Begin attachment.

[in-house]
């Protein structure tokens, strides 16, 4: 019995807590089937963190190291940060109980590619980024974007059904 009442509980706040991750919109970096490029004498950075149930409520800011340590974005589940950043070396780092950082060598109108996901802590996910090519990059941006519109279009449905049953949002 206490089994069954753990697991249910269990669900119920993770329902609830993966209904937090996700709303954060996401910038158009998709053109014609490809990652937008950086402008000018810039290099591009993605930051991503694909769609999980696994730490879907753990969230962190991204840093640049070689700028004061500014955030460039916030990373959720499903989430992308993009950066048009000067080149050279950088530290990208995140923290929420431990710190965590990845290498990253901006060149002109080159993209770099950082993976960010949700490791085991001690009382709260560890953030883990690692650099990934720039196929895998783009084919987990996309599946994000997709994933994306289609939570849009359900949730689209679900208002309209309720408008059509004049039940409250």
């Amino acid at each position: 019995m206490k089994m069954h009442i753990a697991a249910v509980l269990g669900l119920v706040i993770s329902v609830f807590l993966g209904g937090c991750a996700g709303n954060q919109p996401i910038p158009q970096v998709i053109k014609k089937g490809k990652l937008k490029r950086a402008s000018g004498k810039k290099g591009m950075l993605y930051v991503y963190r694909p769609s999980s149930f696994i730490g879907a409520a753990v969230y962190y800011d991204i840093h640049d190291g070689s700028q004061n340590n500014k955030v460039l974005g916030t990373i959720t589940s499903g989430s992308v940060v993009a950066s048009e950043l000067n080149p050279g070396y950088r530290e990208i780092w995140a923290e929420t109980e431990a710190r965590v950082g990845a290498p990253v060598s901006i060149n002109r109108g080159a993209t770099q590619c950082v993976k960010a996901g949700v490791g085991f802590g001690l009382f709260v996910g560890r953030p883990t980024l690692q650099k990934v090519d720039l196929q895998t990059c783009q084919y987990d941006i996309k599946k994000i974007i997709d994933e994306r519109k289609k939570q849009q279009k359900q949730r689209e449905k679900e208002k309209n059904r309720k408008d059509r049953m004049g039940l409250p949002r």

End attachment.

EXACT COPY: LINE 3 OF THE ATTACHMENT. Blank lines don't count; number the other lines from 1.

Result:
């Amino acid at each position: 019995m206490k089994m069954h009442i753990a697991a249910v509980l269990g669900l119920v706040i993770s329902v609830f807590l993966g209904g937090c991750a996700g709303n954060q919109p996401i910038p158009q970096v998709i053109k014609k089937g490809k990652l937008k490029r950086a402008s000018g004498k810039k290099g591009m950075l993605y930051v991503y963190r694909p769609s999980s149930f696994i730490g879907a409520a753990v969230y962190y800011d991204i840093h640049d190291g070689s700028q004061n340590n500014k955030v460039l974005g916030t990373i959720t589940s499903g989430s992308v940060v993009a950066s048009e950043l000067n080149p050279g070396y950088r530290e990208i780092w995140a923290e929420t109980e431990a710190r965590v950082g990845a290498p990253v060598s901006i060149n002109r109108g080159a993209t770099q590619c950082v993976k960010a996901g949700v490791g085991f802590g001690l009382f709260v996910g560890r953030p883990t980024l690692q650099k990934v090519d720039l196929q895998t990059c783009q084919y987990d941006i996309k599946k994000i974007i997709d994933e994306r519109k289609k939570q849009q279009k359900q949730r689209e449905k679900e208002k309209n059904r309720k408008d059509r049953m004049g039940l409250p949002r």